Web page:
This is expected to result in better average incomes for the citizenry. The IMF forecasts that real per capita income in Ghana will grow by 3.0 percent this year after falling by 1.1 percent last year.
This compares favourably with a 4.2 percent fall for SSA in 2020 and just 1.1 percent growth in 2021. The Fund further reckons that Ghana’s per capita income will rise by 3.5 percent in 2022, more than double SSA’s 1.6 percent growth.
But with regards to inflation, the IMF predicts a reversal of positions. While Ghana’s end of year inflation for 2020 of 10.5 percent was lower than the average for all of SSA at 11.1 percent, the IMF expects Ghana’s inflation rate to be 9.8 percent by the end of this year, above SSA’s 8.7 percent; and although it is projected to fall to 7.5 percent by the end of 2022, this would still be marginally higher than the 7.3 percent the Fund expects for SSA.
The most worrying aspect of the IMF’s forecasts for Ghana is that relating to the public debt. The Fund expects Ghana’s public debt to GDP ratio (which it puts at 78.0 percent by end of 2020, well above SSA’s 57.8 percent) to rise to 81.5 percent this year and further to 83.2 percent next year. Instructively it however expects this ration of SSA as a whole to stabilize at 56.2 percent this year at for 2022, implying that while the continent in general is getting to grips with its sovereign indebtedness, Ghana is not.
This is in part because Ghana’s public revenues are lower than those of SSA a whole while its expenditures are higher. In 2020 Ghana’s revenues as a proportion of GDP were 12.0 percent, well below the 15.1 percent posted by SSA as a whole.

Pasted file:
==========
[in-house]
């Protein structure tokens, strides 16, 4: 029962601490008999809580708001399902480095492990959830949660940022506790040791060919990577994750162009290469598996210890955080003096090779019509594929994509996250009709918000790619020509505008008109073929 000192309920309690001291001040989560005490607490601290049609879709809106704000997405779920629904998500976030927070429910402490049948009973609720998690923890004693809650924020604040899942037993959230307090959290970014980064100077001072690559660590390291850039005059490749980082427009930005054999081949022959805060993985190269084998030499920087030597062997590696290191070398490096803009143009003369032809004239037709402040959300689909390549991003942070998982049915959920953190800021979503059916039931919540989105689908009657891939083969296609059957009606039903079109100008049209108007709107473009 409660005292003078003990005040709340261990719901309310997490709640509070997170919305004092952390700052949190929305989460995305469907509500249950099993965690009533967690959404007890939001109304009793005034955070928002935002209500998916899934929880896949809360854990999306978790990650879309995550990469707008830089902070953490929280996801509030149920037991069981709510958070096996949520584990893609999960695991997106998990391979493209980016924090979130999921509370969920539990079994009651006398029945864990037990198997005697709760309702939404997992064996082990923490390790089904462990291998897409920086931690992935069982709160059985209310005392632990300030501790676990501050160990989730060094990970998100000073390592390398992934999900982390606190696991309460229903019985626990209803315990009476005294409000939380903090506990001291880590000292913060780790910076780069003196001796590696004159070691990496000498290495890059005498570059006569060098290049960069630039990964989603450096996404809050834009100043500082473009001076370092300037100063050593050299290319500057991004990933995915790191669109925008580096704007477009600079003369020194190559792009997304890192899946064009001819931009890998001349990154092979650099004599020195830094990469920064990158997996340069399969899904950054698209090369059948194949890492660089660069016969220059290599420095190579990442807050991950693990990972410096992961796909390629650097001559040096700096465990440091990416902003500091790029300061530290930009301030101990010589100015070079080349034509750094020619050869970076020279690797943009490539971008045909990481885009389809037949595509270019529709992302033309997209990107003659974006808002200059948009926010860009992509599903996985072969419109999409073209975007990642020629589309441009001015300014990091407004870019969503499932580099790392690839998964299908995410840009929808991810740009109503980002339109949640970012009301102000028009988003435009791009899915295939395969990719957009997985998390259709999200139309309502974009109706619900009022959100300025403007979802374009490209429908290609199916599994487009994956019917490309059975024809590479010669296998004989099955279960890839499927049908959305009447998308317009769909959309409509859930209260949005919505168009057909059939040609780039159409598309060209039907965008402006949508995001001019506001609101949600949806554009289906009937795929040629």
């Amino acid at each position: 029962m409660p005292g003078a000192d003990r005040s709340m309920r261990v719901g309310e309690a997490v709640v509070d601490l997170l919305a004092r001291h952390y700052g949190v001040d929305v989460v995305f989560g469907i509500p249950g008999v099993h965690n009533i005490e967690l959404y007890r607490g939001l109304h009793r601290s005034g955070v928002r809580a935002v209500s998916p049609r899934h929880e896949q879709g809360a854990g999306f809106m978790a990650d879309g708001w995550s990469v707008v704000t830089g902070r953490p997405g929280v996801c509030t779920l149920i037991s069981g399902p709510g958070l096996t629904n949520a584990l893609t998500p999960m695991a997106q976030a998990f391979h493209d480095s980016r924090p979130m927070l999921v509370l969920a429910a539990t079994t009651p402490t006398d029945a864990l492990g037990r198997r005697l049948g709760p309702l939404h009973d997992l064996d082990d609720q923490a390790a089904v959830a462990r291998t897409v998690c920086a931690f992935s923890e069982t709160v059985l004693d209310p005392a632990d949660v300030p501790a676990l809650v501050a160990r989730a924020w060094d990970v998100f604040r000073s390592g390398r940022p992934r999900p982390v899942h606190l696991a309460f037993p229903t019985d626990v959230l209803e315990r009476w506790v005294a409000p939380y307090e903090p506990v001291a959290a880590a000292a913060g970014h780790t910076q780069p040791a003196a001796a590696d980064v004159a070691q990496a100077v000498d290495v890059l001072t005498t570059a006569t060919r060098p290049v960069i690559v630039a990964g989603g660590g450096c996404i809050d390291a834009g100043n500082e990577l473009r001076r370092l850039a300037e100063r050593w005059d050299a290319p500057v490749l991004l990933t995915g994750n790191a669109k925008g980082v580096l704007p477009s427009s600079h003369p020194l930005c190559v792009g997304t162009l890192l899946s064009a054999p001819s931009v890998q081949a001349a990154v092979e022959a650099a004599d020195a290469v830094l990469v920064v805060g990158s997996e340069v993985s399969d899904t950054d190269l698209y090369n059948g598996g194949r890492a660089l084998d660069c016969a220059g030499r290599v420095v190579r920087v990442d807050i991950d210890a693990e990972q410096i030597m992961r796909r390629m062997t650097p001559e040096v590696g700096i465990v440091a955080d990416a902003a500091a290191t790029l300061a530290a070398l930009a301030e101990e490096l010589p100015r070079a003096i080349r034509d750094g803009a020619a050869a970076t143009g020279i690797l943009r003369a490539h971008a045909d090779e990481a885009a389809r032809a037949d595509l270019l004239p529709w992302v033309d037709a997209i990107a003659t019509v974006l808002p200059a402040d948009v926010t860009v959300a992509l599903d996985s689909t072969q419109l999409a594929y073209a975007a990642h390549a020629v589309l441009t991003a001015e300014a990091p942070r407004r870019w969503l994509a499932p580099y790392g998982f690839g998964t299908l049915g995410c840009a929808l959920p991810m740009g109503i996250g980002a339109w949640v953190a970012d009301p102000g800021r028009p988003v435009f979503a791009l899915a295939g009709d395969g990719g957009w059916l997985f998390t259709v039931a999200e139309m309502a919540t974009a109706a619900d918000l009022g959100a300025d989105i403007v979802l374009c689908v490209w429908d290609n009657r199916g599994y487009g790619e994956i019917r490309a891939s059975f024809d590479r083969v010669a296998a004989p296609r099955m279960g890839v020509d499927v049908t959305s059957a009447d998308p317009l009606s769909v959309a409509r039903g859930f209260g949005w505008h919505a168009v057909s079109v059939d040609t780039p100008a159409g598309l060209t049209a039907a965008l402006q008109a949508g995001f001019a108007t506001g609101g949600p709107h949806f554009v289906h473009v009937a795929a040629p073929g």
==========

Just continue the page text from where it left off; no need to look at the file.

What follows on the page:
The situation is not envisaged to change much; Ghana is expected to increase its ratio to 12.8 percent this year and 13.8 percent in 2022 but these are still well below the 15.5 percent for 2021 and 15.6 percent for next year foreseen by the Fund for SSA as a whole.
Conversely though, according to the IMF, in 2020 Ghana’s public spending as a proportion of GDP was 28.3 percent, well above the 22.8 percent recorded for SSA as a whole. This situation too is not expected to change. The Fund sees Ghana’s ratio rising to 28.7 percent this year before falling to 24.4 percent next year; in both cases higher than SSA’s 21.7 percent for 2021 and 20.8 percent for 2022.
However, the IMF paints a much prettier picture with regards to Ghana’s foreign trade. Ghana is projected to deliver consistent trade surplus’s of 2.2 percent of GDP in 2021 and 1.6 percent in 2022 while SSDA as a whole makes trade deficits of 0.6 percent this year and 1.0 percent next year.
All these are projections which often turn out wrong but the IMF has a better record than most with regards to macroeconomic projections because of its access to accurate up to date data and the sheer quality of its econometric modeling.
Interestingly, the projections reveal that Ghana has better economic prospects going forward than SSA as a whole, with the exception of its fiscal deficit and the effect of that on its already dire public debt situation. Little wonder then that the international investment community are still willing to buy up Ghana’s bonds, albeit at a rising cost as their perceptions of the associated risk changes for the worse.
But while this may look good for Ghana naysayers may have a point when they assert that all this data simply means that Ghana is in as much trouble as the rest of the continent – lots of trouble.
Source: Goldstreet Business